“But you’re normal now,” Lu’s voice squeaked as her body returned to the age of thirteen, the year she found out how cruel her world was. “We can be a family.”

“No. I’m still lost, and you will know that once you’re free from this dream.”

The rain stopped falling and Lu looked up to see her father’s face. It hadn’t softened; his unkind eyes looked down at her the same way as they had the day he’d told Lu he had chosen his disgusting mistress over them. And it all had gone to hell from there.

“If my own father can’t love me,” she sniffled, “how can anyone else?”

“Your mother loved you. Your sister loved you. Just because they’ve passed on doesn’t mean they stopped,” he said, taking a step backward. “I’m just one fucked up person who made one bad choice after another.” He took another step away. “One day I’m going to want what I could never allow myself to have … and worse still, I will die knowing you will never forgive me.” His image shimmered and began to fade against a wall of darkness. “No one will come to my wake. And I deserve that.”

“Don’t go, Daddy!” Seven-year-old Lu screamed and ran forward. “I forgive you.” She wrapped her arms around his waist, and as they passed through, she yelled, “I do!” And then she fell forward into nothing and became nothing.

I love my life. My mind is full. My moods swing up and down, feeling the thrill and fear, but will never stop the motion. I read hate and cry. I read lies and shout in frustration. To free your mind is to free-fall into everything. Anything is possible. I fuel love and starve negative seeds. It is my way. I will die high before lowered into the ground. Life is everything death is a transition we all forget.

Heart Journey

Posted: January 23, 2017 in life lessons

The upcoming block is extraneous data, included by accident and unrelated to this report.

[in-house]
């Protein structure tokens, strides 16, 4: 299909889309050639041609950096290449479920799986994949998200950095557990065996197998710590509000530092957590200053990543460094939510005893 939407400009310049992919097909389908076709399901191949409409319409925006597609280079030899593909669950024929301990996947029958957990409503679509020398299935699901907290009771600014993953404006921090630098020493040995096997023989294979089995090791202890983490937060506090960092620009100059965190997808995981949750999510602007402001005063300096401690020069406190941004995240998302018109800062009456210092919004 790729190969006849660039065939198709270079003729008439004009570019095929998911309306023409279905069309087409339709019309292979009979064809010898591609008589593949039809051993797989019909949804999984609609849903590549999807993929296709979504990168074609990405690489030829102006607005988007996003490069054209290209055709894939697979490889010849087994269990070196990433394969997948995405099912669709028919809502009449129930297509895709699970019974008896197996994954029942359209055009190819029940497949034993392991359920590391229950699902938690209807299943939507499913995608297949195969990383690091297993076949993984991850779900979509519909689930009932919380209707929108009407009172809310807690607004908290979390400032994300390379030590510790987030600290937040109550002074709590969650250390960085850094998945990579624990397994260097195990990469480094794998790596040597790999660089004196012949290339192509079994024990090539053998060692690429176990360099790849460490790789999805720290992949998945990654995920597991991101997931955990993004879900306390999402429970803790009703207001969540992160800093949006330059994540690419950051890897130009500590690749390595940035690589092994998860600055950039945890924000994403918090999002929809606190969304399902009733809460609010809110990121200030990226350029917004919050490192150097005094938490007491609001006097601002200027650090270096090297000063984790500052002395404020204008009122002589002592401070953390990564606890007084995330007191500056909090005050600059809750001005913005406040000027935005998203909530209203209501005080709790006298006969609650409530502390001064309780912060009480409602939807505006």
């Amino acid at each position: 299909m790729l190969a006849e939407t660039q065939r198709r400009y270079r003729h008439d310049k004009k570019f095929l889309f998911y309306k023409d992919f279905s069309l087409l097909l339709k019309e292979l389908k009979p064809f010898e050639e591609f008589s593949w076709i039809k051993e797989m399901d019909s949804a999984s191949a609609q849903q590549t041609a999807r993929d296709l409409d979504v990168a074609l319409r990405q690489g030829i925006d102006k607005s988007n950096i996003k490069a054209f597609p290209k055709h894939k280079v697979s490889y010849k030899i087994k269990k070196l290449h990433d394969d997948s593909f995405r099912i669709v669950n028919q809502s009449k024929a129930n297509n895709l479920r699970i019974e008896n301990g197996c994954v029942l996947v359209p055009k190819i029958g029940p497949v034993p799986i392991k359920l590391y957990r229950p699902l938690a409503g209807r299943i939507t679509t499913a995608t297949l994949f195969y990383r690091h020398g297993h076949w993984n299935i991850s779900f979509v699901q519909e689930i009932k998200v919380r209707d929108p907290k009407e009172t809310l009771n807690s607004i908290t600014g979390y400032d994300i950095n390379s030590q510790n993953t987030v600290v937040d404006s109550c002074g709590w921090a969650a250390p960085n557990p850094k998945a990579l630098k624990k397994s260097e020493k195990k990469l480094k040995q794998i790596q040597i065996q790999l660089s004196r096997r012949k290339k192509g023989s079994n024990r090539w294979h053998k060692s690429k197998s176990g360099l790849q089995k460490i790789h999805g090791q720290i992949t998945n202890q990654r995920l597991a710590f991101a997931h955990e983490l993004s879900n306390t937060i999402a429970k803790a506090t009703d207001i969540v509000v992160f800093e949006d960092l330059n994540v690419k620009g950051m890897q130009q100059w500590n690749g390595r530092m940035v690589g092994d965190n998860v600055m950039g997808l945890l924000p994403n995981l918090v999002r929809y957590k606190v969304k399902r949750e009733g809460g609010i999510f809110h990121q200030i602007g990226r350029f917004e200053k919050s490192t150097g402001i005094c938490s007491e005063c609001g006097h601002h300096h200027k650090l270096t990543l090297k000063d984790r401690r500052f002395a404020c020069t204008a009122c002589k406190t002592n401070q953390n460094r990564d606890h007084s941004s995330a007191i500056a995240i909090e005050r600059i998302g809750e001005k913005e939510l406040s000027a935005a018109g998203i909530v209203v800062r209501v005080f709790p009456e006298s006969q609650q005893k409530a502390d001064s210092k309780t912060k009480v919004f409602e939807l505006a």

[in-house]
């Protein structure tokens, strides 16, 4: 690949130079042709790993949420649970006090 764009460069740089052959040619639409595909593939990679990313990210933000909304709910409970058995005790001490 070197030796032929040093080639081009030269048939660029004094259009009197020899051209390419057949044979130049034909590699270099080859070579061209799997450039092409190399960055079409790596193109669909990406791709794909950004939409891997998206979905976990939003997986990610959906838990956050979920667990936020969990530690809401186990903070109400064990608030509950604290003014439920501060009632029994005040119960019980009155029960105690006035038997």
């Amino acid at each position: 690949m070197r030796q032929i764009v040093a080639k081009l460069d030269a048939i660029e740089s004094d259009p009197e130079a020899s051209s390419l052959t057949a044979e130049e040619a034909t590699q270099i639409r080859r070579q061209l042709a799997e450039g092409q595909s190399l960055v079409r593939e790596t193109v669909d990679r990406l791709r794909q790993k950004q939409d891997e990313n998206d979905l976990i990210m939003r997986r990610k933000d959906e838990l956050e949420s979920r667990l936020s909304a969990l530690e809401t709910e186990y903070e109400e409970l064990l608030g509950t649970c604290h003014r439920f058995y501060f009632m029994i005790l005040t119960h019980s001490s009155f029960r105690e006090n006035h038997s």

Tags: , , ,

It’s pretty clear to me, that during this time at home here, helping my mom recover from her stroke, God is wasting no time at all, teaching me things. And not just any “things…” but real, important, messy things. Things that should come with an owners manual or an instruction guide. In other words, things you could […]

via Patience as a Way of Life — BeautyBeyondBones

To all mothers and fathers, grandparents step parents guardians etc. It is time. You need to show your children respect for yourselves in order to teach them respect for others. You need to step down off that pedestal to show them we are all equal and we all make mistakes. You need to teach your children to love themselves so they know how to treat others with the same considerations. You need to show them a good work ethic and stamina to reach higher than we have and go for their dreams. Teach them money isn’t everything. That anyone or anything that tramples on other people’s lives is oppression. That to make fun of the less fortunate is simply wrong. To grow their heart and minds beyond what they see and what ignorant people say. To make instinctual choices that betters our family, our friends our communities’ lives. To understand No means No. That how you treat others is a reflection of one’s self. That people need help no matter what the circumstance. Even if the don’t ask for it. To help without expectation. Teach forgiveness by forgiving. This is very difficult, but will make their lives happier despite whatever was done or said. To teach them anything said or done to them, is never about them. That actions occur from within. That a smile and a thank you is worth more than any sum of money. By doing this, you will show your children unconditional love. Nothing they do will make YOU walk away because humans make mistakes. And even if that mistake puts them in jail for the rest of their lives…Your love for them will never die. We need to move forward together.

The president has decided, on his first day, to strip people of their healthcare benefits. Why? We are talking twenty million people going without healthcare. Republicans want it repealed, but they are the ones who created the Affordable Healthcare Act, best know as Obamacare. He deleted policies on the LGBT and Environment. What does that mean to our friends and family in a same sex marriage? Will he attack their ability to adopt? Will he destroy years of evolving and put us back into the dark ages where men tell everyone how they should act and who they should be and where they are best placed? A person is best revealed by his or her actions.